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Regional News | Nov 23, 2004

"We don't want monopolist in salt production" - Elders

GNA

Accra, Nov. 23, GNA - Elders of the three clans around the Songor Lagoon on Tuesday declared that they did not want a monopoly in the production of salt in the area.

"We wish to assure you and all Ghanaians that we are not against the development of the salt resources of the Songor Lagoon," Mr Samuel Tei Tsirapah, Spokesperson for the Elders, said at a press conference in Accra.

However, they said, they did not want a repetition of the days when the former mining company, Vacuum Salt, monopolised production.

"We in Ada prefer to deal with five or 10 salt producing companies in Songor area than one monopolist," Mr Tsirapah said.

"Five or more companies in the area will have to compete with one another to attract their workforce, market and maintain good relations with the local people.

"Furthermore, it is our view that a company that has leased its land from the local people will be more amenable to the suggestions of the local people than a monopolist who has no one to compete with and owes its authority and allegiance to the Government."

Mr Tsirapah said they had passed resolutions asking to be treated in the same manner as those in Winneba, Elmina and Apam where private investors started operations without Government preparing a land use plan first.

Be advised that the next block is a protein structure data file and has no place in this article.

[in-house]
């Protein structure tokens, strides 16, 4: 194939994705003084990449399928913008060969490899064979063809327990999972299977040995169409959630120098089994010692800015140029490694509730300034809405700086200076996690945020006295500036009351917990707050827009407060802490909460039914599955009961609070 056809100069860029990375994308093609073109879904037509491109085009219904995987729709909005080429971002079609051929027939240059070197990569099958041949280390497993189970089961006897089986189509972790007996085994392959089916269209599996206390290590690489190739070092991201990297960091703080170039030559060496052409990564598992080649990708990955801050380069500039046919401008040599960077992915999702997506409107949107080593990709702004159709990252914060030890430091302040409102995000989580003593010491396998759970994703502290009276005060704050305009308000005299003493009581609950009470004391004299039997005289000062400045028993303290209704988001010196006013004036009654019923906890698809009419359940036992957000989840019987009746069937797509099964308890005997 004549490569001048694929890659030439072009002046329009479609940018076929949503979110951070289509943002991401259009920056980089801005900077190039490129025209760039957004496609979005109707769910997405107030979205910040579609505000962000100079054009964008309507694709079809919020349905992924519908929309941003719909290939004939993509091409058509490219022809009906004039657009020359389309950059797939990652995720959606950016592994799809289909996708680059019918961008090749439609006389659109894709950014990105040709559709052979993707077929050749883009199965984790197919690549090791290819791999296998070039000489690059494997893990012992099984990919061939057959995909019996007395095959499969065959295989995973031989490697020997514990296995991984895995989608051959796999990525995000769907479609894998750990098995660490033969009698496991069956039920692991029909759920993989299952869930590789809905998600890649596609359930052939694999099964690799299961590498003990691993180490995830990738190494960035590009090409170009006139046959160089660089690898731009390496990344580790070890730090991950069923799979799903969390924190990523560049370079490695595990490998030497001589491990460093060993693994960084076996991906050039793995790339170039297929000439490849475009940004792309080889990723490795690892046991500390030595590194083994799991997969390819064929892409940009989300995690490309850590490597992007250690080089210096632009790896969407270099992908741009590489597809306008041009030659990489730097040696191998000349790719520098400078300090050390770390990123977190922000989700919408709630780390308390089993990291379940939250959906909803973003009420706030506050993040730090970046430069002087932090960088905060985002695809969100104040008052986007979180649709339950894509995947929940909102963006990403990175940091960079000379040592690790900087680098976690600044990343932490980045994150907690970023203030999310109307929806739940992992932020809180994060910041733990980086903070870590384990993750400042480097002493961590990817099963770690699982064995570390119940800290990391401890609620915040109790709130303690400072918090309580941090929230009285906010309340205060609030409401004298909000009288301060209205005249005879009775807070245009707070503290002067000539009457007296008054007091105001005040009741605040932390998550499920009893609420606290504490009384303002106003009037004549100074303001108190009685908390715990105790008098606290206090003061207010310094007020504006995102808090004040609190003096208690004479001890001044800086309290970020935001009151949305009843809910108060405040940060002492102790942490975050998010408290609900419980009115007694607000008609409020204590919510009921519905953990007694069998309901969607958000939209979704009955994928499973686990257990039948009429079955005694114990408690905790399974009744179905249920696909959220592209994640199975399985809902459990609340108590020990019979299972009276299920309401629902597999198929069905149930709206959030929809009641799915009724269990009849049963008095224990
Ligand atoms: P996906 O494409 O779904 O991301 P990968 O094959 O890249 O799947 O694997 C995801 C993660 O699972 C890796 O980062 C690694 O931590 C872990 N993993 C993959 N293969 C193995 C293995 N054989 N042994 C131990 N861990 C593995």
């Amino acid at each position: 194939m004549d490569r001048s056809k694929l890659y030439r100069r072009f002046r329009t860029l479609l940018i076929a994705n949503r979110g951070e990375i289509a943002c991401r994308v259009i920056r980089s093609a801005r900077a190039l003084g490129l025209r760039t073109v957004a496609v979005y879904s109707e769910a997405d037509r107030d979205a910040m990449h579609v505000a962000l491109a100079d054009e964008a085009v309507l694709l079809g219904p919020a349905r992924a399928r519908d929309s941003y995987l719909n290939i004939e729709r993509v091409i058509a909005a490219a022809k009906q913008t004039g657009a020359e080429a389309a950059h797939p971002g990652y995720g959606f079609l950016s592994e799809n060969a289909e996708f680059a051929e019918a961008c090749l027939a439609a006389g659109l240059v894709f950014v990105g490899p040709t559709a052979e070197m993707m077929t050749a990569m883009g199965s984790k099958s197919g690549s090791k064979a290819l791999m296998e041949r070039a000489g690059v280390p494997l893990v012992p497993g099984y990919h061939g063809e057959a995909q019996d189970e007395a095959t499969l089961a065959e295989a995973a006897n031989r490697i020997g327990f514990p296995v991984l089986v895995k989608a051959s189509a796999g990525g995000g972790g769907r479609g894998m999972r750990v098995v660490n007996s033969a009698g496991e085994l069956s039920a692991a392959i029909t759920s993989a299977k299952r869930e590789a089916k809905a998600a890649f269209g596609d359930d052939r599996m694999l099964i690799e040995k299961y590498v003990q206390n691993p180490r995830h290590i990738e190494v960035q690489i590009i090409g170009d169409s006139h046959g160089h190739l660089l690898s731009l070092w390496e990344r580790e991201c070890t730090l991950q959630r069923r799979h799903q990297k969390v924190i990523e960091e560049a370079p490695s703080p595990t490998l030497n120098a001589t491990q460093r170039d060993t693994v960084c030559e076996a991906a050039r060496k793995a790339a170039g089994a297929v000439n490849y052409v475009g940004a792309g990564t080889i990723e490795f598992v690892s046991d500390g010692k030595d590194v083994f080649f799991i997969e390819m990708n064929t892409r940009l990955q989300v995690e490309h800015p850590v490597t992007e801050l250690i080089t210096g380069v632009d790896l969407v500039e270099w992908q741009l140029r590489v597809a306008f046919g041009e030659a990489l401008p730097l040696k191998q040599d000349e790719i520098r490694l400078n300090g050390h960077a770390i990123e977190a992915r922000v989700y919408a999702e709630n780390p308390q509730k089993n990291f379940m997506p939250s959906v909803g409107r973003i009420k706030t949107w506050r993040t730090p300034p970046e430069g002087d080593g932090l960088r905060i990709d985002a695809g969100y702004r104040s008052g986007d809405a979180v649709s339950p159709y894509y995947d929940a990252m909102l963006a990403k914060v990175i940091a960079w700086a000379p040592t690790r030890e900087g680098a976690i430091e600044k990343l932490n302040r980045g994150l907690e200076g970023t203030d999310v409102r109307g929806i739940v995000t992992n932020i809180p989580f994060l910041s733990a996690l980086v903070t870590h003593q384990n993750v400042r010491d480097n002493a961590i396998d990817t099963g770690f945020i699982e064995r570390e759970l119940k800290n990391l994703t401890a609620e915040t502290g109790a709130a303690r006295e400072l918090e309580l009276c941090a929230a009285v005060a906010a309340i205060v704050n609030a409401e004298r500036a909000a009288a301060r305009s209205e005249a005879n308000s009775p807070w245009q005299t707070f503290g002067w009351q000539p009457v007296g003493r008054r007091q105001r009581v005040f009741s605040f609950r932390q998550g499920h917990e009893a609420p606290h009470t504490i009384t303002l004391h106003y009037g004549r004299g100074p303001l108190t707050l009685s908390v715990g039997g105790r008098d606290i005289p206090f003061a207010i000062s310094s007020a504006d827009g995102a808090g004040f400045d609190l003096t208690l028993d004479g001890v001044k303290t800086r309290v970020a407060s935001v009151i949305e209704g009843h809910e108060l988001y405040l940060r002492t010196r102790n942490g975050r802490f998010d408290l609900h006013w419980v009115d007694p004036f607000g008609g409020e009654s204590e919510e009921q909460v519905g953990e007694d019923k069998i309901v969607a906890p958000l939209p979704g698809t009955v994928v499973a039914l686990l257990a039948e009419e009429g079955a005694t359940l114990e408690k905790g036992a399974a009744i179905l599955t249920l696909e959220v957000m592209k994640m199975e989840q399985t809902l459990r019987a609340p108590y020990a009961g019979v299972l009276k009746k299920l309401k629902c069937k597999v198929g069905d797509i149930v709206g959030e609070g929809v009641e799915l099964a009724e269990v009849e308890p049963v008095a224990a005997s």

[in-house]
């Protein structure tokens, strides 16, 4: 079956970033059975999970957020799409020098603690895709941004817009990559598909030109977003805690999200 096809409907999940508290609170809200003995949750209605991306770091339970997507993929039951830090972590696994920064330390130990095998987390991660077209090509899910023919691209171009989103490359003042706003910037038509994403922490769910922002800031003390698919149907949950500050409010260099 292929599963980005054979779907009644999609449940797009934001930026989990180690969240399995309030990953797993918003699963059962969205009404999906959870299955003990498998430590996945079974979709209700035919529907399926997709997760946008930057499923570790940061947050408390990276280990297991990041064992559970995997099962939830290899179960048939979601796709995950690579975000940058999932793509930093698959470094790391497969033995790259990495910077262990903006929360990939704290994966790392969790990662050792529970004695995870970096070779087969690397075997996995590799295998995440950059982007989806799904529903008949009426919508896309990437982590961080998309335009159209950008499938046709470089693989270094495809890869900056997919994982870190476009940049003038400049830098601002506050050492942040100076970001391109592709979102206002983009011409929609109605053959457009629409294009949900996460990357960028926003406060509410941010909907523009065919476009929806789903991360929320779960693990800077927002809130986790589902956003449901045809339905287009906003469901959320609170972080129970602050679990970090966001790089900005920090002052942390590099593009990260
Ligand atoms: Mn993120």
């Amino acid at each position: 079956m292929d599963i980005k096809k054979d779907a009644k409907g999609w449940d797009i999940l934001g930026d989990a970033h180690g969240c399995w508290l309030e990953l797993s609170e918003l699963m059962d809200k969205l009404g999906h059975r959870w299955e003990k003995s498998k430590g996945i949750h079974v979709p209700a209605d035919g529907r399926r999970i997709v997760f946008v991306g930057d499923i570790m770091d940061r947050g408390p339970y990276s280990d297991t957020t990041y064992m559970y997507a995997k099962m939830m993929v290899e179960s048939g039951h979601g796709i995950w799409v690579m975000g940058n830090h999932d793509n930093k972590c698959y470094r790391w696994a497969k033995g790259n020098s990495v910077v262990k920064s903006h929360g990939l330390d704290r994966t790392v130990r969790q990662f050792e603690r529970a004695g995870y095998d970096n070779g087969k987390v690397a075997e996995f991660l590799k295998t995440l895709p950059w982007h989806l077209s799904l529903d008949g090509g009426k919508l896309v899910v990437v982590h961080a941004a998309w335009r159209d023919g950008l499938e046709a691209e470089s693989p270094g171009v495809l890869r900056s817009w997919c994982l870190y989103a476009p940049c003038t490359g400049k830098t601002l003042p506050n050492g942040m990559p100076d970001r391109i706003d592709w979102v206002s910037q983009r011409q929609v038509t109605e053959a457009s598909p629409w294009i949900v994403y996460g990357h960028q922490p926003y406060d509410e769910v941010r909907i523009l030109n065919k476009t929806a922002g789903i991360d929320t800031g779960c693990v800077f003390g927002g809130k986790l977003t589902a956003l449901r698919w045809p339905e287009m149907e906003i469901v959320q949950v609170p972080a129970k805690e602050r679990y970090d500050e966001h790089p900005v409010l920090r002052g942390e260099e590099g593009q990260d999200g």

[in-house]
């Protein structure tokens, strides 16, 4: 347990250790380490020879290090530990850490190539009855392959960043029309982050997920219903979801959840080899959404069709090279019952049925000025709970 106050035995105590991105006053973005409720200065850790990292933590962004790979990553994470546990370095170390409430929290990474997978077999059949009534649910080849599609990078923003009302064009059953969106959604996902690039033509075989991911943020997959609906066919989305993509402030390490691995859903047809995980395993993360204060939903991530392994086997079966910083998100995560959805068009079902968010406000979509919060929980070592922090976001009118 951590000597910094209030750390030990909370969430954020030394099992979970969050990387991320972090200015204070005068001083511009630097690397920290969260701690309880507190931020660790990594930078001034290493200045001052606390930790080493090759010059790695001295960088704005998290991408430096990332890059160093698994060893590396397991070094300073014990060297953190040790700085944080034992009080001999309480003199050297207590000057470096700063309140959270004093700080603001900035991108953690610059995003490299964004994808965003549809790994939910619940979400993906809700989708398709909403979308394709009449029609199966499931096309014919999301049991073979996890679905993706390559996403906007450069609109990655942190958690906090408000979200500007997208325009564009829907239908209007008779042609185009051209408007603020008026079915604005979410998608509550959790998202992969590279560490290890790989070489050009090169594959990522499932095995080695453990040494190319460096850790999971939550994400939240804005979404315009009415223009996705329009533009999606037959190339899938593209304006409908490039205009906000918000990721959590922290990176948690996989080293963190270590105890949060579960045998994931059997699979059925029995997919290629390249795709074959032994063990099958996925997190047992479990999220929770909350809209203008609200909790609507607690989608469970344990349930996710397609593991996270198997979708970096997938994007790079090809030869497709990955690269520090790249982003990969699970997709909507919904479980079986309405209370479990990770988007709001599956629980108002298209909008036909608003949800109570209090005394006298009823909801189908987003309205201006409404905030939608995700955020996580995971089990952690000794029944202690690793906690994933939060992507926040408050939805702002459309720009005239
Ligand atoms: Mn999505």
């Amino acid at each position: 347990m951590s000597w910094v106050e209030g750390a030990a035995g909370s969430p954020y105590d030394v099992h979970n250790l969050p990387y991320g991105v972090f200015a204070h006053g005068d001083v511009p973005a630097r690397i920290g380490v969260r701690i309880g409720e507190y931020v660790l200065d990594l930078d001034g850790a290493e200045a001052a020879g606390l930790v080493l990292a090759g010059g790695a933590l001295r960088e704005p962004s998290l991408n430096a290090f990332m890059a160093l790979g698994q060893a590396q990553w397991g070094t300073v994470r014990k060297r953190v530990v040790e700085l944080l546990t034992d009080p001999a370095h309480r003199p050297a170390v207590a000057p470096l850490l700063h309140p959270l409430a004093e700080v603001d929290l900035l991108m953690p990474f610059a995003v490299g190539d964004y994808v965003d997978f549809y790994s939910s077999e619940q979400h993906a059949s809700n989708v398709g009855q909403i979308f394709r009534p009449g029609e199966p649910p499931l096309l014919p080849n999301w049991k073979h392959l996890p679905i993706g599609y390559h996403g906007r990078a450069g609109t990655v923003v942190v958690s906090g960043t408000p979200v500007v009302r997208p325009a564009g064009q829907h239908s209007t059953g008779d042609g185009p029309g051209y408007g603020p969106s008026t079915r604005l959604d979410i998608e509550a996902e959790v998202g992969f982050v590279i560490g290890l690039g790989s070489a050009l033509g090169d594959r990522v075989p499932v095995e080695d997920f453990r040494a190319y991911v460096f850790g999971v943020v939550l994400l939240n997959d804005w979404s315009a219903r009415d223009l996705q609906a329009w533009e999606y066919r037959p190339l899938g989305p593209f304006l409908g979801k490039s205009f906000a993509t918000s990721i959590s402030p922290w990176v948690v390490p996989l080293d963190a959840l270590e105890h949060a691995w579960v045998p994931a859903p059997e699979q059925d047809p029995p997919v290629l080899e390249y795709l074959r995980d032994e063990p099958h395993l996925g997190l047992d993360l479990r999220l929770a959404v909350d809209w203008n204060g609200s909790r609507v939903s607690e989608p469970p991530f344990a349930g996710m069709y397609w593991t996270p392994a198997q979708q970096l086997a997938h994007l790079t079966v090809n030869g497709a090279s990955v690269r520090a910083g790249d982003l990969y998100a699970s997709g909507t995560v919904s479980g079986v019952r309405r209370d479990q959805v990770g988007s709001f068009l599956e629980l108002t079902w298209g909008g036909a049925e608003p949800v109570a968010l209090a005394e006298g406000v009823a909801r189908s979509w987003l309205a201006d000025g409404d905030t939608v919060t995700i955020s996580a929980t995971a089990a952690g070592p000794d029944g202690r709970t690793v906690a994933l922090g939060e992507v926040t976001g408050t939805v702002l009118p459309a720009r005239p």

"We have our suspicions over the enthusiasm of the Ministry of Mines to have the land use plan prepared when it claims it was going to give it out to investors.... We the landowners were suspicious of the Ministry's land use plan and only gave our conditional consent.

"We insist on choosing our own investors and undertake the land use plan ourselves", he said.

He expressed regret that President John Agyekum Kufuor had not repealed PNDCL 287 to return the Songor Lagoon and its adjoining lands to the rightful owners. The Law makes Government to hold the land in trust for the people.

Mr Tsirapah said the Songor people had not been comfortable with the Government's handling of the Songor issue because its representatives had not been candid about their intentions and called for a level playing field for all the salt producing areas. He said the impression being created that there would be mayhem in Ada if the law was repealed was baseless and unfounded.

Mr Tsirapah said it was sad that in an era where State acquired lands were being returned to owners, lands that Government was merely holding in trust for owners should be withheld.

The people of Songor were not opposed to developing salt from the area for the benefit of all Ghanaians but were rather against the way the Government was handling the issue, which would result in the repetition of past mistakes.

Elders of the three clans of the Songor areas - Tekpebiawe, Lomobiawe and Adibiawe - were present at the press conference. 23 Nov. 04

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